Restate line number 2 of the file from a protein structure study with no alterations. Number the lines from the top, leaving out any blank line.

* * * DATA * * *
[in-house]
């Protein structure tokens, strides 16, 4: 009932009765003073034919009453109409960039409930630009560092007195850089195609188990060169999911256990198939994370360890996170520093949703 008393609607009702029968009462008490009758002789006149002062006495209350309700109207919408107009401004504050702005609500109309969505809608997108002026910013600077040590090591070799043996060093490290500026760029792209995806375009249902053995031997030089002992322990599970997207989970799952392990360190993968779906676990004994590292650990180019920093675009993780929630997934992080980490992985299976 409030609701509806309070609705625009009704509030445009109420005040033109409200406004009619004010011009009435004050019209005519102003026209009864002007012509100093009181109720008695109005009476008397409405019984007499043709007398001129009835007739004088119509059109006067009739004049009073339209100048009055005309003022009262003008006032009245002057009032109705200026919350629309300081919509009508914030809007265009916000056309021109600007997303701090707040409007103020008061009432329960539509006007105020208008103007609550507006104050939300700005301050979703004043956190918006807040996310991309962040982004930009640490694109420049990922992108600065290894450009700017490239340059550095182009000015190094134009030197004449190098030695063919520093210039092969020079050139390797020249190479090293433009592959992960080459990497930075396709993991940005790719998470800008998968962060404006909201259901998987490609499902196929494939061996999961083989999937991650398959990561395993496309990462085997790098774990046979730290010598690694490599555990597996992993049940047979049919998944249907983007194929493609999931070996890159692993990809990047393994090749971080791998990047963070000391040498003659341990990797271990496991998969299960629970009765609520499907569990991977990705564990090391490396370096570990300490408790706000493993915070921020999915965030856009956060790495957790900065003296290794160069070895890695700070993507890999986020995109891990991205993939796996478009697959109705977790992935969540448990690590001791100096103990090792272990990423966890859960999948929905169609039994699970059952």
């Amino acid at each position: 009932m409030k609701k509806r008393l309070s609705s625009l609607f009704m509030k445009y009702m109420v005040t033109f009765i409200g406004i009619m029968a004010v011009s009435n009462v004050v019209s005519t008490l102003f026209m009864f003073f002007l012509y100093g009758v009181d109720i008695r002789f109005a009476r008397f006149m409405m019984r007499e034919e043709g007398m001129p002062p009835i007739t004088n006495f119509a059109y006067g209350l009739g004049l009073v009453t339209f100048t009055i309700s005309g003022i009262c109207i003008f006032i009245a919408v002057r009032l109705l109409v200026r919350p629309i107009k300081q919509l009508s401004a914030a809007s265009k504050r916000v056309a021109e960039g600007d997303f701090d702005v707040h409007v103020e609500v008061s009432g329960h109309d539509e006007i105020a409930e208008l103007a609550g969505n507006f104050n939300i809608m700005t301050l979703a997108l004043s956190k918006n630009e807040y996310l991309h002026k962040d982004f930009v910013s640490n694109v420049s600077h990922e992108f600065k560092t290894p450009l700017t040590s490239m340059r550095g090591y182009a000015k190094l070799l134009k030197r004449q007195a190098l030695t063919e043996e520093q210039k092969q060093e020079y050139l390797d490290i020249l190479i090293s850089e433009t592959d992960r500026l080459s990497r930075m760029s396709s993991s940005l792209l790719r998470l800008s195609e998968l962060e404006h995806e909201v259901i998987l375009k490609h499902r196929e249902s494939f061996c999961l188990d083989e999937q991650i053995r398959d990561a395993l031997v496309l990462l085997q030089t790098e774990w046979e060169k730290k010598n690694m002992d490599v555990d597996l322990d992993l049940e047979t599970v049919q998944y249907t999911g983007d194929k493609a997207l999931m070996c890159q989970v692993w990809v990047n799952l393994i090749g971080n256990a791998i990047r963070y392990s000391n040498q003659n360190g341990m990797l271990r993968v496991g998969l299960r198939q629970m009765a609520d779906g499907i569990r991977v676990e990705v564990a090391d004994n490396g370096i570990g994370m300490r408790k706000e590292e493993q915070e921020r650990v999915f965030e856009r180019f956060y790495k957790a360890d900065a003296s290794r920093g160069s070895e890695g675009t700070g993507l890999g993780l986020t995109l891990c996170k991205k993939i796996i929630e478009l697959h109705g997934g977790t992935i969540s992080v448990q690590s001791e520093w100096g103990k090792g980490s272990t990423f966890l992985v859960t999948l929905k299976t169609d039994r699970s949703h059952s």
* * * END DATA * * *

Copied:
């Protein structure tokens, strides 16, 4: 009932009765003073034919009453109409960039409930630009560092007195850089195609188990060169999911256990198939994370360890996170520093949703 008393609607009702029968009462008490009758002789006149002062006495209350309700109207919408107009401004504050702005609500109309969505809608997108002026910013600077040590090591070799043996060093490290500026760029792209995806375009249902053995031997030089002992322990599970997207989970799952392990360190993968779906676990004994590292650990180019920093675009993780929630997934992080980490992985299976 409030609701509806309070609705625009009704509030445009109420005040033109409200406004009619004010011009009435004050019209005519102003026209009864002007012509100093009181109720008695109005009476008397409405019984007499043709007398001129009835007739004088119509059109006067009739004049009073339209100048009055005309003022009262003008006032009245002057009032109705200026919350629309300081919509009508914030809007265009916000056309021109600007997303701090707040409007103020008061009432329960539509006007105020208008103007609550507006104050939300700005301050979703004043956190918006807040996310991309962040982004930009640490694109420049990922992108600065290894450009700017490239340059550095182009000015190094134009030197004449190098030695063919520093210039092969020079050139390797020249190479090293433009592959992960080459990497930075396709993991940005790719998470800008998968962060404006909201259901998987490609499902196929494939061996999961083989999937991650398959990561395993496309990462085997790098774990046979730290010598690694490599555990597996992993049940047979049919998944249907983007194929493609999931070996890159692993990809990047393994090749971080791998990047963070000391040498003659341990990797271990496991998969299960629970009765609520499907569990991977990705564990090391490396370096570990300490408790706000493993915070921020999915965030856009956060790495957790900065003296290794160069070895890695700070993507890999986020995109891990991205993939796996478009697959109705977790992935969540448990690590001791100096103990090792272990990423966890859960999948929905169609039994699970059952």